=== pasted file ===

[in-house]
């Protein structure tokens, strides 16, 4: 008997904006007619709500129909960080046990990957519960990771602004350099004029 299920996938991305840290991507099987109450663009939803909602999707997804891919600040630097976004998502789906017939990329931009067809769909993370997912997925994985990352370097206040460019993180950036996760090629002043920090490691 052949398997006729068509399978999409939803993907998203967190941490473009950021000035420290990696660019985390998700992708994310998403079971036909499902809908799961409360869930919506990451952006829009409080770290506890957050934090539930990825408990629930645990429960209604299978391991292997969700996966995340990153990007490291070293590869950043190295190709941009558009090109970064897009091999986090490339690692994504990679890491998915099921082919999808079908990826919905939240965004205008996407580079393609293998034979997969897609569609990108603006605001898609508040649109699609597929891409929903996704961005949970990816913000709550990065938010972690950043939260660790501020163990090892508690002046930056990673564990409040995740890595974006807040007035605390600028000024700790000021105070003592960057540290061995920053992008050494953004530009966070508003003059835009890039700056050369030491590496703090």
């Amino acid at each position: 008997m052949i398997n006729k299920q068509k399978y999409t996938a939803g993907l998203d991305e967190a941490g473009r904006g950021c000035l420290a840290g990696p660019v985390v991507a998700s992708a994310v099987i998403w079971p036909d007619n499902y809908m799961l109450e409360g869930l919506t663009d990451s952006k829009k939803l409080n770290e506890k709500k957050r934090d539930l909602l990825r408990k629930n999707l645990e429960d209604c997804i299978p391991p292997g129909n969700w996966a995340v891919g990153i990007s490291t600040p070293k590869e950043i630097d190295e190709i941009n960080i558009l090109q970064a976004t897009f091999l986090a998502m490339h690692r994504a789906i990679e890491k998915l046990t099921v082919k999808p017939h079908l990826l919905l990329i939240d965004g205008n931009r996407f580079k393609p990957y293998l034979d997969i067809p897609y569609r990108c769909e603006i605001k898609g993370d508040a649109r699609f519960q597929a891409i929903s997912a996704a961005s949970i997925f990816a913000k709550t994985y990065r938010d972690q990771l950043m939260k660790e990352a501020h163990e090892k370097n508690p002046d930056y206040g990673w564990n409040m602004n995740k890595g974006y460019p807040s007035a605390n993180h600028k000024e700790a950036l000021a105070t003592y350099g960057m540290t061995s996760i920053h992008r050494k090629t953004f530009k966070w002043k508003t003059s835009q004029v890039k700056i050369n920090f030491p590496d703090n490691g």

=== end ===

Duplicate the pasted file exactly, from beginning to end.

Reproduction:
[in-house]
């Protein structure tokens, strides 16, 4: 008997904006007619709500129909960080046990990957519960990771602004350099004029 299920996938991305840290991507099987109450663009939803909602999707997804891919600040630097976004998502789906017939990329931009067809769909993370997912997925994985990352370097206040460019993180950036996760090629002043920090490691 052949398997006729068509399978999409939803993907998203967190941490473009950021000035420290990696660019985390998700992708994310998403079971036909499902809908799961409360869930919506990451952006829009409080770290506890957050934090539930990825408990629930645990429960209604299978391991292997969700996966995340990153990007490291070293590869950043190295190709941009558009090109970064897009091999986090490339690692994504990679890491998915099921082919999808079908990826919905939240965004205008996407580079393609293998034979997969897609569609990108603006605001898609508040649109699609597929891409929903996704961005949970990816913000709550990065938010972690950043939260660790501020163990090892508690002046930056990673564990409040995740890595974006807040007035605390600028000024700790000021105070003592960057540290061995920053992008050494953004530009966070508003003059835009890039700056050369030491590496703090």
């Amino acid at each position: 008997m052949i398997n006729k299920q068509k399978y999409t996938a939803g993907l998203d991305e967190a941490g473009r904006g950021c000035l420290a840290g990696p660019v985390v991507a998700s992708a994310v099987i998403w079971p036909d007619n499902y809908m799961l109450e409360g869930l919506t663009d990451s952006k829009k939803l409080n770290e506890k709500k957050r934090d539930l909602l990825r408990k629930n999707l645990e429960d209604c997804i299978p391991p292997g129909n969700w996966a995340v891919g990153i990007s490291t600040p070293k590869e950043i630097d190295e190709i941009n960080i558009l090109q970064a976004t897009f091999l986090a998502m490339h690692r994504a789906i990679e890491k998915l046990t099921v082919k999808p017939h079908l990826l919905l990329i939240d965004g205008n931009r996407f580079k393609p990957y293998l034979d997969i067809p897609y569609r990108c769909e603006i605001k898609g993370d508040a649109r699609f519960q597929a891409i929903s997912a996704a961005s949970i997925f990816a913000k709550t994985y990065r938010d972690q990771l950043m939260k660790e990352a501020h163990e090892k370097n508690p002046d930056y206040g990673w564990n409040m602004n995740k890595g974006y460019p807040s007035a605390n993180h600028k000024e700790a950036l000021a105070t003592y350099g960057m540290t061995s996760i920053h992008r050494k090629t953004f530009k966070w002043k508003t003059s835009q004029v890039k700056i050369n920090f030491p590496d703090n490691g």